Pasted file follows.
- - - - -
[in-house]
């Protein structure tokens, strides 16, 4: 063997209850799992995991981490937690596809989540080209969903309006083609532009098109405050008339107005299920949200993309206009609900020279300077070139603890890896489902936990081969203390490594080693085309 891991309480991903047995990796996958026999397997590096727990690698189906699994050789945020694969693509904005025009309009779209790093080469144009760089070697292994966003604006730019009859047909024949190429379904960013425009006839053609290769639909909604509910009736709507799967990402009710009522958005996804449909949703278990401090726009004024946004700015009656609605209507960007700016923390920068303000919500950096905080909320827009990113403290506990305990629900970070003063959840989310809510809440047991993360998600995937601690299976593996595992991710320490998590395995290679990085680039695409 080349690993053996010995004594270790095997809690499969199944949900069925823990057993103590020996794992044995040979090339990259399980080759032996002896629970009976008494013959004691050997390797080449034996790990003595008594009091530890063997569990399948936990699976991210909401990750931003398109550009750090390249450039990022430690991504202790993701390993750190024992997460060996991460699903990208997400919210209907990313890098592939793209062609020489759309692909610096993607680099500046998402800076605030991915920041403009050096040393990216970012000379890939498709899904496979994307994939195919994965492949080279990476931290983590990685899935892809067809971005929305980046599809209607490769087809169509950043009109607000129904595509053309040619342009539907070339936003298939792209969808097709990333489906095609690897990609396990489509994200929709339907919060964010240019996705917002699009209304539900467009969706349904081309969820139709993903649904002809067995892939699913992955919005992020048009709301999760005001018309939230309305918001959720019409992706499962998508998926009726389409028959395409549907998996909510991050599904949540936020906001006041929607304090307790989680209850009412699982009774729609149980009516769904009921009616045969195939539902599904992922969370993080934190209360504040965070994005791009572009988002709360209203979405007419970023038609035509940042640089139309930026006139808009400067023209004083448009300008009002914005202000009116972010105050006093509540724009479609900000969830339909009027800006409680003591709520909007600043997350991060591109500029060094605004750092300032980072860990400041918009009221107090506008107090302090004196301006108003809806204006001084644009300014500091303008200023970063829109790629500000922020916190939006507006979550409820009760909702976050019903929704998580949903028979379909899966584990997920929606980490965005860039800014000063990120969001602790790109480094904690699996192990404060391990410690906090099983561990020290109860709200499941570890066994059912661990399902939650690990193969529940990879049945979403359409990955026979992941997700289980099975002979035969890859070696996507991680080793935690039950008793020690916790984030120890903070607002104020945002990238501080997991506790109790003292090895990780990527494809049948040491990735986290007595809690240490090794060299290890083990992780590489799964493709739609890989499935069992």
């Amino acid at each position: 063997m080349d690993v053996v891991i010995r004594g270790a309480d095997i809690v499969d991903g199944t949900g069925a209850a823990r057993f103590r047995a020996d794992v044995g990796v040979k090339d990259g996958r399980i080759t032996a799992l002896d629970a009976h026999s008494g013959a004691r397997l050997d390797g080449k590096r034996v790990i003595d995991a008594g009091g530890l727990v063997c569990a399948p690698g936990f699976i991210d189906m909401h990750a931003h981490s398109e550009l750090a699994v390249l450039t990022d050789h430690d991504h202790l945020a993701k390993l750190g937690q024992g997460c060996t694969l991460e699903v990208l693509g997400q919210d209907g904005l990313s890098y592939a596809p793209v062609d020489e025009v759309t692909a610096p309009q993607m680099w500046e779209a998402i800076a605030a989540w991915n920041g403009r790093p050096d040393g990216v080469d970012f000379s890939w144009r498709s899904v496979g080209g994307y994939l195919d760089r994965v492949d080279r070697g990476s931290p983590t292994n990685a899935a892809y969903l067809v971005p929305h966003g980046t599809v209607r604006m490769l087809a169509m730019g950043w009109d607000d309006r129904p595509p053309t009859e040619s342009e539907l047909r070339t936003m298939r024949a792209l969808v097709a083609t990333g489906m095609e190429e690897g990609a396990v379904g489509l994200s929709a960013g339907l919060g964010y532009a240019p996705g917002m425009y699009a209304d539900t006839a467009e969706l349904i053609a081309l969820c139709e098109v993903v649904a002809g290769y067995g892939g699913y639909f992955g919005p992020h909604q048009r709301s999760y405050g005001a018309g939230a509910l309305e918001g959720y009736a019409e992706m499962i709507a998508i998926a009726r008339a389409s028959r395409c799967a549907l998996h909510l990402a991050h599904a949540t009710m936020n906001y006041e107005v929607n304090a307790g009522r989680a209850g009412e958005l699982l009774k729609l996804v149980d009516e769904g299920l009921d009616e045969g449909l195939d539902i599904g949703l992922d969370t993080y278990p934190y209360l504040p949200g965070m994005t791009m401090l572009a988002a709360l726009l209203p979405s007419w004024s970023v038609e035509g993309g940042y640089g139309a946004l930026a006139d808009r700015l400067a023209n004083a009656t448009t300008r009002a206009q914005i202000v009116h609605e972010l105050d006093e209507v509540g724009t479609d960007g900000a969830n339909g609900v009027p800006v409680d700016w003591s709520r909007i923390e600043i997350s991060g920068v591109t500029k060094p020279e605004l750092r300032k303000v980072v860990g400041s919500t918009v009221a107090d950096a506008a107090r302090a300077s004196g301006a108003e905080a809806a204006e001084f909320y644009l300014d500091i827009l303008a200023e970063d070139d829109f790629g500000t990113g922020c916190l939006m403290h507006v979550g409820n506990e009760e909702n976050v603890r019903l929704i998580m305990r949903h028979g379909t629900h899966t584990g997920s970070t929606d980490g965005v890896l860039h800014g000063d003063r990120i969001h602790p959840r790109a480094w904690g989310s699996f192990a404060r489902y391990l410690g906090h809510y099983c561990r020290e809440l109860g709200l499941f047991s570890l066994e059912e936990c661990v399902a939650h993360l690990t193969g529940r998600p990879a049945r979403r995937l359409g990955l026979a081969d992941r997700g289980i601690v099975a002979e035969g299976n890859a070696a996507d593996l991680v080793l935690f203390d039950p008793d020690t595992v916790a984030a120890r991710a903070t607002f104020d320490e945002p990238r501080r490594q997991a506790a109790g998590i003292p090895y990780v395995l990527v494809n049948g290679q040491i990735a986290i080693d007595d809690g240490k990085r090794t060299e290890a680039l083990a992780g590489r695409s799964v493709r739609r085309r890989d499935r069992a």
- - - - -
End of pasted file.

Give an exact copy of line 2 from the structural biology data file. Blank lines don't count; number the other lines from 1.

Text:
């Protein structure tokens, strides 16, 4: 063997209850799992995991981490937690596809989540080209969903309006083609532009098109405050008339107005299920949200993309206009609900020279300077070139603890890896489902936990081969203390490594080693085309 891991309480991903047995990796996958026999397997590096727990690698189906699994050789945020694969693509904005025009309009779209790093080469144009760089070697292994966003604006730019009859047909024949190429379904960013425009006839053609290769639909909604509910009736709507799967990402009710009522958005996804449909949703278990401090726009004024946004700015009656609605209507960007700016923390920068303000919500950096905080909320827009990113403290506990305990629900970070003063959840989310809510809440047991993360998600995937601690299976593996595992991710320490998590395995290679990085680039695409 080349690993053996010995004594270790095997809690499969199944949900069925823990057993103590020996794992044995040979090339990259399980080759032996002896629970009976008494013959004691050997390797080449034996790990003595008594009091530890063997569990399948936990699976991210909401990750931003398109550009750090390249450039990022430690991504202790993701390993750190024992997460060996991460699903990208997400919210209907990313890098592939793209062609020489759309692909610096993607680099500046998402800076605030991915920041403009050096040393990216970012000379890939498709899904496979994307994939195919994965492949080279990476931290983590990685899935892809067809971005929305980046599809209607490769087809169509950043009109607000129904595509053309040619342009539907070339936003298939792209969808097709990333489906095609690897990609396990489509994200929709339907919060964010240019996705917002699009209304539900467009969706349904081309969820139709993903649904002809067995892939699913992955919005992020048009709301999760005001018309939230309305918001959720019409992706499962998508998926009726389409028959395409549907998996909510991050599904949540936020906001006041929607304090307790989680209850009412699982009774729609149980009516769904009921009616045969195939539902599904992922969370993080934190209360504040965070994005791009572009988002709360209203979405007419970023038609035509940042640089139309930026006139808009400067023209004083448009300008009002914005202000009116972010105050006093509540724009479609900000969830339909009027800006409680003591709520909007600043997350991060591109500029060094605004750092300032980072860990400041918009009221107090506008107090302090004196301006108003809806204006001084644009300014500091303008200023970063829109790629500000922020916190939006507006979550409820009760909702976050019903929704998580949903028979379909899966584990997920929606980490965005860039800014000063990120969001602790790109480094904690699996192990404060391990410690906090099983561990020290109860709200499941570890066994059912661990399902939650690990193969529940990879049945979403359409990955026979992941997700289980099975002979035969890859070696996507991680080793935690039950008793020690916790984030120890903070607002104020945002990238501080997991506790109790003292090895990780990527494809049948040491990735986290007595809690240490090794060299290890083990992780590489799964493709739609890989499935069992």